Ashleigh Dye was almost eighteen years old when she brutally murdered her mother in Virginia. According to court documents Ashleigh Dye was in a constant war with her mother over her older boyfriend and in the end the teen killer decided the best course of action was to murder her mother.
Ashleigh Dye waited for her mother to come home and when she did Ashleigh would shoot her mother in the face and chest with a shotgun before stabbing her multiple times. Ashleigh Dye attempted to make the murder look like a robbery scene however this would not fool police who were able to find the text messages that the teen killer sent to her boyfriend before and after the murder. In the end Ashleigh Dye would be sentenced to sixty five years in prison with twenty years suspended.
Ashleigh Dye 2020 Information
- Personal Information Ashleigh Nicole Dye Alias: Not Available Age/Race/Sex 26/White/Female
- Offender I.D.#1454863
- Location Fluvanna Correctional Center
- Release Date 04/11/2053
Ashleigh Dye More News
Stafford County teen was ordered Monday to serve 48 years in prison for the “savage and cold-blooded” slaying of her mother.
Ashleigh Nicole Dye was a few months shy of 18 when she shot and killed 62-year-old Brenda Dye on July 5 at the family home on Perry Road.
Brenda Dye was shot in the face and the chest with a 12-gauge shotgun and stabbed multiple times. She had been dead about four hours when her husband and son came home that evening and found her.
The investigation revealed that Ashleigh Dye and her boyfriend at the time, Eddie Chewning, planned the murder, and Dye carried it out.
Dye, who pleaded guilty to first-degree murder and using a firearm in the commission of a felony, was sentenced in Stafford Circuit Court to a total of 68 years in prison with 20 years suspended.
Judge Sarah Deneke’s sentence exceeded the recommended state sentencing guidelines, which called for a maximum penalty of 35 years and three months in prison.
“Your mother’s only crime was that she didn’t like your boyfriend,” Deneke said prior to pronouncing judgement. “This is the very definition of pure unmitigated and unprovoked malice.”
Dye sobbed, and her knees buckled as she stood up after Deneke’s announcement. She could be heard wailing as bailiffs led her back to a holding cell.
Chewning was recently convicted of being an accessory to both first-degree murder and using a firearm in the commission of a felony. His sentencing is set for July 6.
Ashleigh Dye faced up to life in prison. Chewning does as well.
Dye’s attorney, Terence Patton, put on evidence at Monday’s hearing that seemed to blame Chewning as the primary cause of Dye’s actions.
Witnesses, including teachers at Colonial Forge High School, testified that Dye seemed to change around March of 2011, which was about the time she started dating Chewning.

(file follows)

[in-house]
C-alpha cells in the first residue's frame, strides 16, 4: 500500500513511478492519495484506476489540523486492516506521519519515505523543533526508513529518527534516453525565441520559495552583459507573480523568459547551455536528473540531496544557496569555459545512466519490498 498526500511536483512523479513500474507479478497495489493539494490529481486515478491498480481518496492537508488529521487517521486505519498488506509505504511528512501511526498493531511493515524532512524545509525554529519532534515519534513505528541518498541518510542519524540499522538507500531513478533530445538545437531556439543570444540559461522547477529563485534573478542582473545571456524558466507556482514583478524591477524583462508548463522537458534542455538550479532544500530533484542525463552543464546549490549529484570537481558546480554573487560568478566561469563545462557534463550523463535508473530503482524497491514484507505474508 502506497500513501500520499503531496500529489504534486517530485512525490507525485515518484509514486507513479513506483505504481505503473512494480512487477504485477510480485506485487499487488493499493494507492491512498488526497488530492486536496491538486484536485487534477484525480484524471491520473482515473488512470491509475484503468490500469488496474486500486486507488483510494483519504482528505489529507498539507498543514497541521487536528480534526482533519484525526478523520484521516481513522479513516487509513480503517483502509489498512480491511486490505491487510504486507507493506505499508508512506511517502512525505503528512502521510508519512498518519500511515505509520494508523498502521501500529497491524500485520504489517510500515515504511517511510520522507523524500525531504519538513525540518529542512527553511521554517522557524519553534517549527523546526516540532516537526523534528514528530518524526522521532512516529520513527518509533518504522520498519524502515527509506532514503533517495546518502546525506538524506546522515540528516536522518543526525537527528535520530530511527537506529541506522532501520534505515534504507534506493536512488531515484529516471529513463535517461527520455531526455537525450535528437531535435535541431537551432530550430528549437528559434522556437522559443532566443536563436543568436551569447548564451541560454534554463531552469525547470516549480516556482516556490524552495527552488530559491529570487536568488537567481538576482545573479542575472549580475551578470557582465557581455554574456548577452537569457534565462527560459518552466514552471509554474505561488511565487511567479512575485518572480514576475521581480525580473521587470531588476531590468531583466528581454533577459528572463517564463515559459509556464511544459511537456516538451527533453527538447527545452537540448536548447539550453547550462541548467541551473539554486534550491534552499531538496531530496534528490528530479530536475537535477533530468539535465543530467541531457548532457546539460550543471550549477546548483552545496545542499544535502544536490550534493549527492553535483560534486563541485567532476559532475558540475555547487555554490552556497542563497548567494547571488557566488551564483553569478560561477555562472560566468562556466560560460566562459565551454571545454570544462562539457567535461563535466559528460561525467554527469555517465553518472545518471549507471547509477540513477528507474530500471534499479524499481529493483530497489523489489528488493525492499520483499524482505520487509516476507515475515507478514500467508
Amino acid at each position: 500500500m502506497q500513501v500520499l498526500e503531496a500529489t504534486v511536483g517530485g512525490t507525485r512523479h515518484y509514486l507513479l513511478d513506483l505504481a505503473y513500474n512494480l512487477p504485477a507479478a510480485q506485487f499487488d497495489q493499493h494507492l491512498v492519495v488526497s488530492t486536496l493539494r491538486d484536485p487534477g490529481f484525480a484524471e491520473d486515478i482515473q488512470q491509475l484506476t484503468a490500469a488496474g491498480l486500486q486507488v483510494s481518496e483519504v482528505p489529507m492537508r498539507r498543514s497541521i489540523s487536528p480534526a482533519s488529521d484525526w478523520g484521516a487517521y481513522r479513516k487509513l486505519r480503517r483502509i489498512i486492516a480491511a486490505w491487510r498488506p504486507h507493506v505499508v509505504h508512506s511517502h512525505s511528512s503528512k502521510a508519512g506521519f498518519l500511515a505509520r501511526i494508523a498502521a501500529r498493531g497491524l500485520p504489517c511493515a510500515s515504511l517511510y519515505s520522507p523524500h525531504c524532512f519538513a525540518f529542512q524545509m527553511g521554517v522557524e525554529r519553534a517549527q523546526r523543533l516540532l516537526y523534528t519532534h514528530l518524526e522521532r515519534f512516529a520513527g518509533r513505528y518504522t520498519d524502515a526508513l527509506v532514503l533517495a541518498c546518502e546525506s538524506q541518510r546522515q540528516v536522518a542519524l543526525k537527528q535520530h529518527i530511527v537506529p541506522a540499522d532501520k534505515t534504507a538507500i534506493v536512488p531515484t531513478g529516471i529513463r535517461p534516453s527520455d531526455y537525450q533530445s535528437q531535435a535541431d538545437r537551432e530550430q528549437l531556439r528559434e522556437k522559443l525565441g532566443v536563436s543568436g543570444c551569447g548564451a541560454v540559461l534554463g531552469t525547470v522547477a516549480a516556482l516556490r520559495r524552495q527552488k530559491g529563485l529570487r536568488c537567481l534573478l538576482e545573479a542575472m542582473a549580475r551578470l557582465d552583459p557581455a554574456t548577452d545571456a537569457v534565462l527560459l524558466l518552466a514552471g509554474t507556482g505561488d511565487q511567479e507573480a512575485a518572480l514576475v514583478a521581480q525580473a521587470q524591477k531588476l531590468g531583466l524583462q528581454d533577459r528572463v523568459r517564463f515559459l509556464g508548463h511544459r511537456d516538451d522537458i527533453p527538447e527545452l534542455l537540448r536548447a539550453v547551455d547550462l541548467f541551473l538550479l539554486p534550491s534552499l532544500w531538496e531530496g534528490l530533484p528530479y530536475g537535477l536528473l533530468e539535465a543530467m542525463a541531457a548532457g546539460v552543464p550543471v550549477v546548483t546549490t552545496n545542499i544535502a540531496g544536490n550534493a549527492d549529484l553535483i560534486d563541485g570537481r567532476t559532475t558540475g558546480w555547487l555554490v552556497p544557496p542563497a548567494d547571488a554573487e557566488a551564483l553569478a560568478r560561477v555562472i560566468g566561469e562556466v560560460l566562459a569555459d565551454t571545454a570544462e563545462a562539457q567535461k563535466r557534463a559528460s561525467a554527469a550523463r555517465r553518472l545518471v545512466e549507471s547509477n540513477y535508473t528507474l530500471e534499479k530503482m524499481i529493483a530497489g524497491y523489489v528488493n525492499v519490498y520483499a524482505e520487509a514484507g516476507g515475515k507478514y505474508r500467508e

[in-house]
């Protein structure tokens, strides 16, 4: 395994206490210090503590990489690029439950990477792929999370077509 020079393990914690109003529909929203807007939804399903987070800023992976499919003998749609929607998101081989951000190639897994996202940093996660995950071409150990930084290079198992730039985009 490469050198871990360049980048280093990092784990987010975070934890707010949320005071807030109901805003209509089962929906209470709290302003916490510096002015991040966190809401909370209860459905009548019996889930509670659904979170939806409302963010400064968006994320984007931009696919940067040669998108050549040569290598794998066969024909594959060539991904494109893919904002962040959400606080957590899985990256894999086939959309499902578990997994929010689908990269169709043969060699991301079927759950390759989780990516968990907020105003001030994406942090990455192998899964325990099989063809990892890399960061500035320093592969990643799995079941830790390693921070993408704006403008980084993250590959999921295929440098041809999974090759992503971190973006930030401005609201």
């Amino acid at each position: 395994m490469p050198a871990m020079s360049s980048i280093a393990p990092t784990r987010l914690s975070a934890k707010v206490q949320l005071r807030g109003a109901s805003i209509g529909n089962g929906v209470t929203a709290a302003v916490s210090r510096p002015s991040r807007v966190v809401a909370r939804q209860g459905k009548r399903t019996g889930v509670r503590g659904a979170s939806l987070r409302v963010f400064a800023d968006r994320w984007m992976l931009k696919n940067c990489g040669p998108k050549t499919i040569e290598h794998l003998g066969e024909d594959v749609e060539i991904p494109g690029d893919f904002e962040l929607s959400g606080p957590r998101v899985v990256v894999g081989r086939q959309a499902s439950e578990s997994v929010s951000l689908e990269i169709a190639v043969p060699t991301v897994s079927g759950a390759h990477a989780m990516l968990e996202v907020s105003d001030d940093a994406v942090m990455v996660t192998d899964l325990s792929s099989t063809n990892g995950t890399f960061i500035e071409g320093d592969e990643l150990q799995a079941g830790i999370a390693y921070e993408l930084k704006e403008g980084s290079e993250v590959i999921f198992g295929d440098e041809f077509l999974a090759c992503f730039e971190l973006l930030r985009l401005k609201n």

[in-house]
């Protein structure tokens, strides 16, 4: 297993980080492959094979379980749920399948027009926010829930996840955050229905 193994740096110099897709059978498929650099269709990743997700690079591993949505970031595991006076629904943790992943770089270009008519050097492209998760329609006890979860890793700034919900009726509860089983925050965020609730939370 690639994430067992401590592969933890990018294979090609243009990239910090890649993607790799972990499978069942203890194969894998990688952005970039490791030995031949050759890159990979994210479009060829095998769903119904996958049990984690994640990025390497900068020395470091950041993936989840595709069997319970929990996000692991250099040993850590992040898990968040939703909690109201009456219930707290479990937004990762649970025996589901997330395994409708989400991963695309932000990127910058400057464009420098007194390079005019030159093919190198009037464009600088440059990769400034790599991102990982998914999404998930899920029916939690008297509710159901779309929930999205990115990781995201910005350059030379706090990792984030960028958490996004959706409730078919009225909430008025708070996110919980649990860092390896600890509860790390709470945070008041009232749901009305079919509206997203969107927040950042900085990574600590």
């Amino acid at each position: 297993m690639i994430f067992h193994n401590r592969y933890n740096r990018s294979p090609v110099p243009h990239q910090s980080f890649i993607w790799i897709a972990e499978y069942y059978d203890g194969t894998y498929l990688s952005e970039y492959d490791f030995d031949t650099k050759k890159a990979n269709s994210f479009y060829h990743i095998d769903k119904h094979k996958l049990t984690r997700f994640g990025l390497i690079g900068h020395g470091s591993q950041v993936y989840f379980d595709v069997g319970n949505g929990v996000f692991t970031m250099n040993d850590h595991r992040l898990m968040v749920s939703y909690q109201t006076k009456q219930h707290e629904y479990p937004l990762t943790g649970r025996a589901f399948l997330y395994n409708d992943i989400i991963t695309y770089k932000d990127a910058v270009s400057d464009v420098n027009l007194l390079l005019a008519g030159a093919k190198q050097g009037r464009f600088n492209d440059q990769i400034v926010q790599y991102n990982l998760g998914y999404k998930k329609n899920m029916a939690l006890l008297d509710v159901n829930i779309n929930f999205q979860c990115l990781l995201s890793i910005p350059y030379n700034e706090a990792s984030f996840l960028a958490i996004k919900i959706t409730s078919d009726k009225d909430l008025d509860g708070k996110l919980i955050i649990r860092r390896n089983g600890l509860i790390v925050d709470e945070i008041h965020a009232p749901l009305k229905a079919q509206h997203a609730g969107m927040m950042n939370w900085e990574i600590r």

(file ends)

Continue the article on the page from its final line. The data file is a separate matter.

Ronald Dye, Ashleigh Dye’s father and Brenda Dye’s husband of 44 years, testified that neither he nor his wife approved of the relationship with Chewning.
“She [Ashleigh Dye] knows she made a mistake,” Ronald Dye said. “She got swayed by Mr. Chewning and went the wrong way.”
Ashleigh Dye said she agreed to kill her mother only after Chewning threatened to break up with her if she didn’t.
She said they’d talked about it for months, but the talks got serious July 4 after an argument with Brenda Dye about going to see fireworks.
On the way home from the fireworks, Ashleigh Dye said she and Chewning stopped in a church parking and made plans.
She said Chewning suggested that she cut her mother into pieces and dispose of the body in trash bags, but she said she couldn’t do that.
The next day, Chewning and Dye exchanged text messages before and after the slaying.
Those messages, which were recovered by police, were key evidence against both of them.
In the messages, Dye and Chewning repeatedly expressed their love for each other and Dye several times wrote about being nervous about the planned slaying.
Chewning appeared to encourage Dye to carry out the slaying at several points, one time writing, “stop talking about the [expletive] and just do it.”
Dye shot her mother as she came through a doorway, then tossed items around to make it look like a robbery. She then went to McDonald’s and ate half a fish sandwich before going to her job at Best Buy.
Following the slaying, the teens exchanged messages encouraging each other to not act suspicious once the body was discovered.
Police also found a note she’d written titled “Plan KBM,” which authorities said stood for Plan Kill Bitch Mom.
Patton asked Deneke for a sentence toward the lower end of the guidelines, which was 21 years and two months.
Prosecutors Ed Lustig and Michael Hardiman argued strenuously against that.
“There’s just no getting around the horrific, savage and brutal manner in which Brenda Dye died,” Lustig said. “This is a crime without justification.”
Lustig also scoffed at Ashleigh Dye’s attempt to blame Chewning’s breakup threat for her actions.
“You killed your father’s wife of 44 years so that you could keep your boyfriend of four months?” Lustig asked.